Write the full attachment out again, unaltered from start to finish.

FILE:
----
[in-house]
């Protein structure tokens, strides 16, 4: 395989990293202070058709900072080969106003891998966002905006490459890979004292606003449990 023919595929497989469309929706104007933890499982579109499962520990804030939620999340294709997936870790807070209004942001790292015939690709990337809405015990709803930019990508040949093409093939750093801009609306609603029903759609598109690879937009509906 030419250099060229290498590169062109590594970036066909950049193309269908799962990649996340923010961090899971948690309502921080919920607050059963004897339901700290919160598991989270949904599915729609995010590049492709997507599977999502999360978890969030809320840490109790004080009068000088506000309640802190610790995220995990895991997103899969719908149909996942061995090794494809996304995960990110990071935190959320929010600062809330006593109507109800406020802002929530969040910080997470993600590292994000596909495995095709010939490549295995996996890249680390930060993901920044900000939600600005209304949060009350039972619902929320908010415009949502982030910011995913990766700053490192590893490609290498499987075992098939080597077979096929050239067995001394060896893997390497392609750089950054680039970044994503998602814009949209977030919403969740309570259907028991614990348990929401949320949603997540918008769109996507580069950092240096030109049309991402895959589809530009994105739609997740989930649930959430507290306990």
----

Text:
[in-house]
């Protein structure tokens, strides 16, 4: 395989990293202070058709900072080969106003891998966002905006490459890979004292606003449990 023919595929497989469309929706104007933890499982579109499962520990804030939620999340294709997936870790807070209004942001790292015939690709990337809405015990709803930019990508040949093409093939750093801009609306609603029903759609598109690879937009509906 030419250099060229290498590169062109590594970036066909950049193309269908799962990649996340923010961090899971948690309502921080919920607050059963004897339901700290919160598991989270949904599915729609995010590049492709997507599977999502999360978890969030809320840490109790004080009068000088506000309640802190610790995220995990895991997103899969719908149909996942061995090794494809996304995960990110990071935190959320929010600062809330006593109507109800406020802002929530969040910080997470993600590292994000596909495995095709010939490549295995996996890249680390930060993901920044900000939600600005209304949060009350039972619902929320908010415009949502982030910011995913990766700053490192590893490609290498499987075992098939080597077979096929050239067995001394060896893997390497392609750089950054680039970044994503998602814009949209977030919403969740309570259907028991614990348990929401949320949603997540918008769109996507580069950092240096030109049309991402895959589809530009994105739609997740989930649930959430507290306990």